What makes a perfect kiss? As a lesbian reader, there’s nothing I love more than a perfect fictional kiss. But having to write a good kiss? That scares the hell out of me.
Kisses—especially first kisses—are hard to write. They make your characters vulnerable. A kiss conveys intimacy, emotion, sensuality. It’s often a turning point in the plot. And because every writer who’s ever picked up a pen has already written their own scenes of pashing, smooching, and tongue-wrestling, how do you make it original and avoid cliché?
So, I asked myself: what are my favourite kisses in lesbian fiction? And what are the qualities that make for a truly great kiss?
The perfect kiss: Tenderness
“We sat in silence for a while, with Esther’s cigarette a sharp red circle moving in the car’s darkness. She put out the light and turned towards me. I leaned into her, fearing her knowledge, her toughness—and then I realised her hands were trembling. Through my blouse, I could feel her hands like butterflies shaking with respect and need. Younger lovers had been harder, more toughened to the joy of touch, but my passing woman trembled with her gentleness. I opened to her, wanting to wrap my fuller body around her leanness. She was pared down for battle, but in the privacy of our passion she was soft and careful. We kissed for a long time.”
This is Joan Nestle in A Restricted Country, writing the sweetest account of a one-night stand I’ve ever read, with a Puerto Rican “passing woman” called Esther in the 1950s. I love this scene for the trust and intimacy between two near-strangers, the sense of armor being shed. At a time when lesbian life meant harassment, rejection, and violence, Nestle describes a small miracle: the fact that women continued to make each other feel beautiful and give each other pleasure and joy.
The perfect kiss: Passion
“Her mouth was chill, at first, then very warm—the only warm thing, it seemed to me, in the whole of the frozen city; and when she took her lips away—as she did, after a moment, to give a quick, anxious glance towards our hunched and nodding driver—my own felt wet and sore and naked in the bitter December breezes, as if her kiss had flayed them.”
Poor Nan! We readers knew her longing for Kitty, the flighty music-hall star, was doomed from the start—but how we hoped we were wrong. There’s a reason why Sarah Waters’ Tipping the Velvet is a classic, and it’s partly because of her gift for combining swooning Victorian melodrama with frank and authentic writing of the body. Nan is so vulnerable here, her feelings and senses laid bare.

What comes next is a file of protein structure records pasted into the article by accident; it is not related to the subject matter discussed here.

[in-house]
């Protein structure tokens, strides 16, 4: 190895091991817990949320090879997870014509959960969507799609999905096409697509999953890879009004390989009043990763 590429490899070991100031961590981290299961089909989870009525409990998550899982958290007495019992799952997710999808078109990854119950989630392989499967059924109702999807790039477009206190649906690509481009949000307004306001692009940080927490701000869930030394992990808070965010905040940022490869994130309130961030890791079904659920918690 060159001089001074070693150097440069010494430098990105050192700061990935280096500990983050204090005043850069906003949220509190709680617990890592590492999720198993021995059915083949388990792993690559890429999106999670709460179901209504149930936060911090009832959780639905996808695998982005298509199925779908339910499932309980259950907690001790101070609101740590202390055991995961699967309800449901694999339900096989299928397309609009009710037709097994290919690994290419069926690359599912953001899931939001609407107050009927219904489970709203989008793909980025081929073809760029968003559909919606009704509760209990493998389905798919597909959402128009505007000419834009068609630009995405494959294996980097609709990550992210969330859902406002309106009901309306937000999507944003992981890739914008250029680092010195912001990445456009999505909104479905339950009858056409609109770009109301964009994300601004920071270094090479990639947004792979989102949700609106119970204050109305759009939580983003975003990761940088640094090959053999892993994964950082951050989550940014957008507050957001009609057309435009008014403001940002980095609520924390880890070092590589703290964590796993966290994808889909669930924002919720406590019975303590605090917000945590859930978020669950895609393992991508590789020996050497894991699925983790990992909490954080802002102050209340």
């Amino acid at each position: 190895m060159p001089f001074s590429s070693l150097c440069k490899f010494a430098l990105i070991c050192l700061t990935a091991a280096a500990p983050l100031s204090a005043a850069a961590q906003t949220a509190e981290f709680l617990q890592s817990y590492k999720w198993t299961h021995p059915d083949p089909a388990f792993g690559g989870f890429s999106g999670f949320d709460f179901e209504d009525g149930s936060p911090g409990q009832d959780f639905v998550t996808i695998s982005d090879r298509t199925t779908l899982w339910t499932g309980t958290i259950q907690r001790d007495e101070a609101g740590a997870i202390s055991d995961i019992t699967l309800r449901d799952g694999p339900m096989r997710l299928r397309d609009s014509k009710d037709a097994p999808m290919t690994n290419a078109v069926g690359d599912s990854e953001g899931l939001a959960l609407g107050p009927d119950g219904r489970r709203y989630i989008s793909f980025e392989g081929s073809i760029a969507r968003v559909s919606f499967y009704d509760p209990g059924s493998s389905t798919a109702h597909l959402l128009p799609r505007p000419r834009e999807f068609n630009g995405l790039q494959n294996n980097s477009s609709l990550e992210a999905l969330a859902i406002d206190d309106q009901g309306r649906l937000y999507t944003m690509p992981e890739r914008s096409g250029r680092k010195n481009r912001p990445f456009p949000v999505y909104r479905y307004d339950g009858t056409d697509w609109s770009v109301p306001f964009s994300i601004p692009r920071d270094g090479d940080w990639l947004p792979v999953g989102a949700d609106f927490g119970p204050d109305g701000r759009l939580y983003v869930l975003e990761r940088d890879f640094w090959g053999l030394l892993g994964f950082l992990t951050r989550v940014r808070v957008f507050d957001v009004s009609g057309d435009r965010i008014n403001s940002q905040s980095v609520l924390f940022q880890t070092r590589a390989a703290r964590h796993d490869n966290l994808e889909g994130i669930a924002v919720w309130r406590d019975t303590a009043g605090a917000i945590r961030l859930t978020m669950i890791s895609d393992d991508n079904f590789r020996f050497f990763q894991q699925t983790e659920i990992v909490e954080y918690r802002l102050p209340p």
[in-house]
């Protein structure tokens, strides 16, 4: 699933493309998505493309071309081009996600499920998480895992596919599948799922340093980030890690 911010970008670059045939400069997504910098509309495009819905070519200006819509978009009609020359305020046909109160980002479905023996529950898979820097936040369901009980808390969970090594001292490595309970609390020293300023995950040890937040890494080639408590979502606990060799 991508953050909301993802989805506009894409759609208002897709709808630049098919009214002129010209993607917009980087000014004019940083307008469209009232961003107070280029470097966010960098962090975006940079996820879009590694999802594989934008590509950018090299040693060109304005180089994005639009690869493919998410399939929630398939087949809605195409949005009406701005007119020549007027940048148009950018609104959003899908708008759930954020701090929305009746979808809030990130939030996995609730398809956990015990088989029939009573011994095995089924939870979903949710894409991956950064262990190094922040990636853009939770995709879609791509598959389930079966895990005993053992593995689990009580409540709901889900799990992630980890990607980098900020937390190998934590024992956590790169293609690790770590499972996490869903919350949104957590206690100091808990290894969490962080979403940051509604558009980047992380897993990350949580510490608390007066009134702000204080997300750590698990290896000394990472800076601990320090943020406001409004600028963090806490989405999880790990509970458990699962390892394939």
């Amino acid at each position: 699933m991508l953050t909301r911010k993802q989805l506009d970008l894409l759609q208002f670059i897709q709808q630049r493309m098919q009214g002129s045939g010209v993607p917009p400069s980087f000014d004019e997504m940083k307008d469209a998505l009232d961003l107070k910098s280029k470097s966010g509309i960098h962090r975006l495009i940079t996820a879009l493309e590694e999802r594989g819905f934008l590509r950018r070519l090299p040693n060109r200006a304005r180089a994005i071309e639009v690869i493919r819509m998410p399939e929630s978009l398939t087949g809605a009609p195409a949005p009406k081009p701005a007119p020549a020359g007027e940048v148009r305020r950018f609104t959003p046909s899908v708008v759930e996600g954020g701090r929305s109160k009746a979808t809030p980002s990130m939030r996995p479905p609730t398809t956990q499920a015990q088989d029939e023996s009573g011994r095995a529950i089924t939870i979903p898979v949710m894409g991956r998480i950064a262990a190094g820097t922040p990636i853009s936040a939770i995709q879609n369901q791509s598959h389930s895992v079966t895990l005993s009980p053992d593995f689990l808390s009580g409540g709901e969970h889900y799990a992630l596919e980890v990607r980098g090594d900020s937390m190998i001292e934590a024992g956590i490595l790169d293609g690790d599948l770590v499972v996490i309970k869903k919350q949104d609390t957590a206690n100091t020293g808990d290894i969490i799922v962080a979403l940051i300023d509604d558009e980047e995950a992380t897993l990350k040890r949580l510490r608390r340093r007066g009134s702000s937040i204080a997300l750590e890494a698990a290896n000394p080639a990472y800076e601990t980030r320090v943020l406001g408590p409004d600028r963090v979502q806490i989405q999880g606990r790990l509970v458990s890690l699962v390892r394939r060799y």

The perfect kiss: Heat
“I might’ve tried to reply, or wanted to wriggle away, but I couldn’t hardly, because she was holding me down and covering my mouth with her lips, her kiss, and one of her long, sleek legs was sliding up between mine, so that my belly had begun to shake. Escape was even harder when she slipped her fingers under my panties. ‘Take yo’ drawers off, sugar babe?’”
This is from the marvellous Cleo’s Gone, by Gwendolyn Bikis (in The Persistent Desire, ed. Nestle), a tale of sexual awakening, as a college student falls hard for a butch delinquent with a wicked sense of humor. Cleo’s style and swagger have the readers squirming in their seat, waiting for that first clinch and what follows. The story manages to be ferociously sexy without shying away from some hard truths: in a poor neighbourhood—“ugly, dirty, and way too noisy”—these young women don’t even have a private place to kiss for long.
The perfect kiss: Transformation
“Alison responded, wrapping her arms around her, and Natalya deepened the kiss. In that moment she knew immediately why she’d never done this before.
This was intimate. So frighteningly intimate. Part of her wanted to recoil. To run. To tear her flawed, human skin off and disappear and never be seen again. It was more powerful than anything in her existence. It filled her senses. It ripped down her walls, every last one of them she’d painstakingly built for three decades. The sensation ricocheted through her body, leaving her weak.
Natalya did not do weak, her brain protested feebly.”
You have to be intrigued by a woman who’ll have sex and assassinate a gangster on the first date, but who shies away from a simple kiss. The dark heroine of Lee Winter’s Requiem for Immortals is cold, commanding, and savagely sexual. Nothing frightens her—except the impossible idea of connecting with another person, of feeling something for real. Could this embrace with Alison—a woman she was sent to kill—turn Natalya’s clean, lethal world upside down?
Sometimes a perfect kiss can change everything.
Copyright picture above: unsplash.com
Jess Lea lives in Melbourne, Australia, where she started out as an academic before working in the community sector. She loves vintage crime fiction, the writings of funny women, and lesbian books of all sorts. Jess can be found writing in cafes, in parks, and in her pajamas at home when she should be at work. Jess’s debut books are two volumes of erotic short stories for Ylva, The Taste of Her, Vol. 1 and The Taste of Her, Vol. 2.